Keeping on top of technology, privacy and regulatory changes is a challenge, as the speed of development is faster than ever, but brands that put data safety as a focus will get ahead of the competition.
Two of the key terms that brands should start to understand are ‘data safety’, which is an extension of a well-known industry term ‘brand safety’ but applied to data. Brands are in danger of coming under fire from their own customers if they aren’t using data appropriately, and it could end up in reputational damage. Within this topic is the concept of ‘toxic data’, which is data that can be used that has not had consent explicitly given by the person who owns it.
This is according to Niall Hogan, managing director, Southeast Asia at Ogury, who introduced this topic during a panel at The Drum Digital Summit last month. Hogan explains why there are parallels with the topic of brand safety when it comes to data usage.
“Both brand and data safety are about trying to protect the brand. As an industry, we're very familiar with brand safety, which is all about protecting a brand when it is advertising online. It's about making sure that the advert is placed into the right environment or an environment that isn't going to damage the brand or its reputation. Data safety is also about protecting the brand. By ensuring that brands are not using toxic data, which could result in legal fines or reputational damage, you can protect the brand and keep the trust of consumers. A lot of companies that have used or misused data have found themselves on the front page of national newspapers, for example,” he says.
Hogan was joined on the panel by Prudential Thailand chief brand officer, Siva Jayaraj and Xaxis APAC vice president of partnerships and investment, Colleen Ngo. Both agreed that this had to be a focus for brands, particularly as many brands seek to use data in smarter and more creative ways.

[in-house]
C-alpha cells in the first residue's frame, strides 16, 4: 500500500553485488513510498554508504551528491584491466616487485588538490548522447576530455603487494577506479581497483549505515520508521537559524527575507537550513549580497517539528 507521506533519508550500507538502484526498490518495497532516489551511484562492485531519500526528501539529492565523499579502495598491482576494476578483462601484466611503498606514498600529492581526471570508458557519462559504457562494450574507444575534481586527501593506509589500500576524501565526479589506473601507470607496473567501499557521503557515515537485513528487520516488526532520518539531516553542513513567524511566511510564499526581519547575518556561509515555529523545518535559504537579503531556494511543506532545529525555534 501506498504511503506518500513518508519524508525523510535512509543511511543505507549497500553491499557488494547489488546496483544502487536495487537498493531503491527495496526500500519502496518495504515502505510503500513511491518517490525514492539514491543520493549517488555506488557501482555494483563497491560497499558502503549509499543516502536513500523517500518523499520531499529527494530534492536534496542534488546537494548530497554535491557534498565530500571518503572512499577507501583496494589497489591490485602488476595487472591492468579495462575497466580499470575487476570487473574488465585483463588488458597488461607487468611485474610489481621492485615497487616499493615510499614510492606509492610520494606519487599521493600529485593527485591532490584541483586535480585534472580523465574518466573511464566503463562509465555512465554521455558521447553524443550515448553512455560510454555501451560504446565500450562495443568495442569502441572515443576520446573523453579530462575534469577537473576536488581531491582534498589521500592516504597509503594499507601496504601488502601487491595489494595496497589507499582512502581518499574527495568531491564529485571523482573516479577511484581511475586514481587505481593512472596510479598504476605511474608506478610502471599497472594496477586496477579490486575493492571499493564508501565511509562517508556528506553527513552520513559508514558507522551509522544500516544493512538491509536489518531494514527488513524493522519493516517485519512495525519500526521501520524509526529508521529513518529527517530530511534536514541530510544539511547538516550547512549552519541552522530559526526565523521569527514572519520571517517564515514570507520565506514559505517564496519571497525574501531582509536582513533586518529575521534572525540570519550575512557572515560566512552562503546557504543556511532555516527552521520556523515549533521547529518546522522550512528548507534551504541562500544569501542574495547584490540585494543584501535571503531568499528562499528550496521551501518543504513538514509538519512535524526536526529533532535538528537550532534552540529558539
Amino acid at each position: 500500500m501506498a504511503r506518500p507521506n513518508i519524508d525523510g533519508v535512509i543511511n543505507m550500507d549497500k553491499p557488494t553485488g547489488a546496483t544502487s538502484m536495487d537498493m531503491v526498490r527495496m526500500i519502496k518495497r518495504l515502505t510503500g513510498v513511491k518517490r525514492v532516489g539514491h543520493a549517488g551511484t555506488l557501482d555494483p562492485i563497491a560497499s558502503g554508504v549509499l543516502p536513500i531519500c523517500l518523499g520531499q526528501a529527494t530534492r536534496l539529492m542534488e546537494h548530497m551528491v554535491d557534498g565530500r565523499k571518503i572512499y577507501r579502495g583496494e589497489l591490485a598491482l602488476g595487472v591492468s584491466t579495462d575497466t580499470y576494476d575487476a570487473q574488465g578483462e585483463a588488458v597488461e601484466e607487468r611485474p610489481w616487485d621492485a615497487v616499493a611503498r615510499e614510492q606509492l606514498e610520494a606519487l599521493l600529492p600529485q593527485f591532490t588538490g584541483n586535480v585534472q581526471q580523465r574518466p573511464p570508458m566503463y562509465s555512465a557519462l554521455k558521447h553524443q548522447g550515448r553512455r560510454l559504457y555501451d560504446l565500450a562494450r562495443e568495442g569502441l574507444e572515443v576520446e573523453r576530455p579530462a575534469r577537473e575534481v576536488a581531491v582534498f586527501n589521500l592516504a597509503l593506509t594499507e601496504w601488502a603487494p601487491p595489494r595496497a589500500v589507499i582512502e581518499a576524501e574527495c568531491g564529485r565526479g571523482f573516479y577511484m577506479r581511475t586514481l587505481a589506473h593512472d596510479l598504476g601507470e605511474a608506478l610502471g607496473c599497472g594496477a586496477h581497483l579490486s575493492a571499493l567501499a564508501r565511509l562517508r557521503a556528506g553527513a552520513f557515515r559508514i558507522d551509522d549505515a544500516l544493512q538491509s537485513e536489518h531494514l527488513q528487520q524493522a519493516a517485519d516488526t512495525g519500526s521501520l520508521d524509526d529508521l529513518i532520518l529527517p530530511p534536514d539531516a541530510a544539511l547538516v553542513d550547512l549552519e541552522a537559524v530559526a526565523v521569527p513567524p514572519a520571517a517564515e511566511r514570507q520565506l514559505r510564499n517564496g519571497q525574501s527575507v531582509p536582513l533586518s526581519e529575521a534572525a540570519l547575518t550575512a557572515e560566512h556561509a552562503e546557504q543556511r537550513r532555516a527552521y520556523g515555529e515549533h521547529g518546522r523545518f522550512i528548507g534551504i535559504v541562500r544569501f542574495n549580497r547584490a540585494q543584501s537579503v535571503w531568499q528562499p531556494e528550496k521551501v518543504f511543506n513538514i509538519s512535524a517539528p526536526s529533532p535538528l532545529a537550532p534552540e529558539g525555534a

One challenge that Prudential’s Jayaraj presented was the balance of gaining consent and maintaining a good user experience. Jayaraj also believes that the usage of our data is somewhat of an inevitability in using the internet and online services, but that technology and strategy has a place in ensuring some ethics and standards are in place.
“There will be no brand in the world that doesn't use data. Coming from an insurer, we are very, very protective of our customer data because it is almost the bedrock of our business. So we adhere very strictly to things like GDPR or PDPA in Singapore and all the brand standards,” he explains.
“When it comes to data security, I think the word security is out the window, it's going to happen. Regardless whether we want to stop it, using GDPR or PDPA or not, it's going to come to a point where everybody's data will be available somehow. The question is, how are we going to have a little bit of control? And can we have a little bit of ethics behind all this?” he questions.
The panel agreed that there was an education gap, both at the consumer level that could be solved with more education about data even from a young age, but also at the marketer level. Ngo says that agencies play a major role in educating brands and need to step into this role if they aren’t already.
“Agencies today need to really step up their game and not just come in as the activation or planning layer. They need to leverage the influence they have with tech partners and connections and use that to share the evolving landscape and better advise clients,” she says.
“As an agency, we need to make sure that the partners that we work with are also reputable and also adhere to the safe data practices. We need to ensure that they are held accountable, just as much as we would hold ourselves accountable. That extension becomes very important because once there's a break in the chain, not only are you going to be risking your own agency profile but also the brands that you represent,” she says.
To hear the full panel discuss the ways that brands and agencies can move forward with data safety, view the session as a catch-up on The Drum Digital Summit website.